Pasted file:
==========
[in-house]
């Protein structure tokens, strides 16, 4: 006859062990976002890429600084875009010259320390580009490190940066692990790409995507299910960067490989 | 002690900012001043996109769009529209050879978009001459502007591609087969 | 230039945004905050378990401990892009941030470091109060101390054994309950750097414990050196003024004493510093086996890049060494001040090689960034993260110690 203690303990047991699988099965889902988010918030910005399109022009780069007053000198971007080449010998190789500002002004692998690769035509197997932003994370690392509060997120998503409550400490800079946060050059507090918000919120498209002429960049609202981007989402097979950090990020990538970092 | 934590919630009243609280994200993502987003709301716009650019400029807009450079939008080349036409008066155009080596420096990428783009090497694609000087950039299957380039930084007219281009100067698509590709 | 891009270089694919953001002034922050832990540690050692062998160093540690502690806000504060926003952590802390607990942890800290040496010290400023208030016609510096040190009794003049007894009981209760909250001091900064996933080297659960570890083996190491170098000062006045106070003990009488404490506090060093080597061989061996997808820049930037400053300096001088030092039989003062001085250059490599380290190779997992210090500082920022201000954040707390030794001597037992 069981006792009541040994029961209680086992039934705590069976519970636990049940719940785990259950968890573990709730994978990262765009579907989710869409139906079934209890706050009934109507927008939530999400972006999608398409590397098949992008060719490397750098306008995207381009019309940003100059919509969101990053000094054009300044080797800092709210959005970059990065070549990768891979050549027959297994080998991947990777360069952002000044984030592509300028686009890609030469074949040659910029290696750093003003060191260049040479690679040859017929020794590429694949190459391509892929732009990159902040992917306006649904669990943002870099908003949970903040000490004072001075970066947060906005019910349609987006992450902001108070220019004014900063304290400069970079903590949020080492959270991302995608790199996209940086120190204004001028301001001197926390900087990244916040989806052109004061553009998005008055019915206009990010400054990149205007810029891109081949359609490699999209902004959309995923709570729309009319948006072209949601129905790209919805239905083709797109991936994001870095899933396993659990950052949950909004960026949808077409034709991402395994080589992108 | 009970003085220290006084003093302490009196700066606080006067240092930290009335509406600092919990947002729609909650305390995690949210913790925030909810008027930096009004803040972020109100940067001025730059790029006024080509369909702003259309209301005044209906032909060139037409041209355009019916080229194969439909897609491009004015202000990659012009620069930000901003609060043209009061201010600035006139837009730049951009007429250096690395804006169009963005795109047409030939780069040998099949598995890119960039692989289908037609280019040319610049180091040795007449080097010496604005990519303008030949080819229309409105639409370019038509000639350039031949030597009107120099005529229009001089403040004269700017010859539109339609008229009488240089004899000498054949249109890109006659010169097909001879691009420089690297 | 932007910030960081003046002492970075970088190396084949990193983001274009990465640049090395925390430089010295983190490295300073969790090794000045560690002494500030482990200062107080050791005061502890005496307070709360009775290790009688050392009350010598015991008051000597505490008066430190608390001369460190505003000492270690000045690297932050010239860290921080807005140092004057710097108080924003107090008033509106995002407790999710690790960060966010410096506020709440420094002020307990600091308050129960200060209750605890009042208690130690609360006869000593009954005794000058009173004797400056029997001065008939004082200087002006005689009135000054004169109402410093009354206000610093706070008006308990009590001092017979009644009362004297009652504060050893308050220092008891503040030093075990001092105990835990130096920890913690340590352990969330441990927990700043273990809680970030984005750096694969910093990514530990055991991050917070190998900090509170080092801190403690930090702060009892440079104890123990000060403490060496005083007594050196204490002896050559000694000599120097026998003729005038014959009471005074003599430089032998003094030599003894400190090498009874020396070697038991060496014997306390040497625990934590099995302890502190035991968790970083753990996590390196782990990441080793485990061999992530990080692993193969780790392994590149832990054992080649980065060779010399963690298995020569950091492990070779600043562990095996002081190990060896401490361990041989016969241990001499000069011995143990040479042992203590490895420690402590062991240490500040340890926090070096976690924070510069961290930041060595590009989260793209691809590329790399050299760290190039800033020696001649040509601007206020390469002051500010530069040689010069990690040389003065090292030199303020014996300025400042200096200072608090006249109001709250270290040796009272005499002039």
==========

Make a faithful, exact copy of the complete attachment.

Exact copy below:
[in-house]
């Protein structure tokens, strides 16, 4: 006859062990976002890429600084875009010259320390580009490190940066692990790409995507299910960067490989 | 002690900012001043996109769009529209050879978009001459502007591609087969 | 230039945004905050378990401990892009941030470091109060101390054994309950750097414990050196003024004493510093086996890049060494001040090689960034993260110690 203690303990047991699988099965889902988010918030910005399109022009780069007053000198971007080449010998190789500002002004692998690769035509197997932003994370690392509060997120998503409550400490800079946060050059507090918000919120498209002429960049609202981007989402097979950090990020990538970092 | 934590919630009243609280994200993502987003709301716009650019400029807009450079939008080349036409008066155009080596420096990428783009090497694609000087950039299957380039930084007219281009100067698509590709 | 891009270089694919953001002034922050832990540690050692062998160093540690502690806000504060926003952590802390607990942890800290040496010290400023208030016609510096040190009794003049007894009981209760909250001091900064996933080297659960570890083996190491170098000062006045106070003990009488404490506090060093080597061989061996997808820049930037400053300096001088030092039989003062001085250059490599380290190779997992210090500082920022201000954040707390030794001597037992 069981006792009541040994029961209680086992039934705590069976519970636990049940719940785990259950968890573990709730994978990262765009579907989710869409139906079934209890706050009934109507927008939530999400972006999608398409590397098949992008060719490397750098306008995207381009019309940003100059919509969101990053000094054009300044080797800092709210959005970059990065070549990768891979050549027959297994080998991947990777360069952002000044984030592509300028686009890609030469074949040659910029290696750093003003060191260049040479690679040859017929020794590429694949190459391509892929732009990159902040992917306006649904669990943002870099908003949970903040000490004072001075970066947060906005019910349609987006992450902001108070220019004014900063304290400069970079903590949020080492959270991302995608790199996209940086120190204004001028301001001197926390900087990244916040989806052109004061553009998005008055019915206009990010400054990149205007810029891109081949359609490699999209902004959309995923709570729309009319948006072209949601129905790209919805239905083709797109991936994001870095899933396993659990950052949950909004960026949808077409034709991402395994080589992108 | 009970003085220290006084003093302490009196700066606080006067240092930290009335509406600092919990947002729609909650305390995690949210913790925030909810008027930096009004803040972020109100940067001025730059790029006024080509369909702003259309209301005044209906032909060139037409041209355009019916080229194969439909897609491009004015202000990659012009620069930000901003609060043209009061201010600035006139837009730049951009007429250096690395804006169009963005795109047409030939780069040998099949598995890119960039692989289908037609280019040319610049180091040795007449080097010496604005990519303008030949080819229309409105639409370019038509000639350039031949030597009107120099005529229009001089403040004269700017010859539109339609008229009488240089004899000498054949249109890109006659010169097909001879691009420089690297 | 932007910030960081003046002492970075970088190396084949990193983001274009990465640049090395925390430089010295983190490295300073969790090794000045560690002494500030482990200062107080050791005061502890005496307070709360009775290790009688050392009350010598015991008051000597505490008066430190608390001369460190505003000492270690000045690297932050010239860290921080807005140092004057710097108080924003107090008033509106995002407790999710690790960060966010410096506020709440420094002020307990600091308050129960200060209750605890009042208690130690609360006869000593009954005794000058009173004797400056029997001065008939004082200087002006005689009135000054004169109402410093009354206000610093706070008006308990009590001092017979009644009362004297009652504060050893308050220092008891503040030093075990001092105990835990130096920890913690340590352990969330441990927990700043273990809680970030984005750096694969910093990514530990055991991050917070190998900090509170080092801190403690930090702060009892440079104890123990000060403490060496005083007594050196204490002896050559000694000599120097026998003729005038014959009471005074003599430089032998003094030599003894400190090498009874020396070697038991060496014997306390040497625990934590099995302890502190035991968790970083753990996590390196782990990441080793485990061999992530990080692993193969780790392994590149832990054992080649980065060779010399963690298995020569950091492990070779600043562990095996002081190990060896401490361990041989016969241990001499000069011995143990040479042992203590490895420690402590062991240490500040340890926090070096976690924070510069961290930041060595590009989260793209691809590329790399050299760290190039800033020696001649040509601007206020390469002051500010530069040689010069990690040389003065090292030199303020014996300025400042200096200072608090006249109001709250270290040796009272005499002039």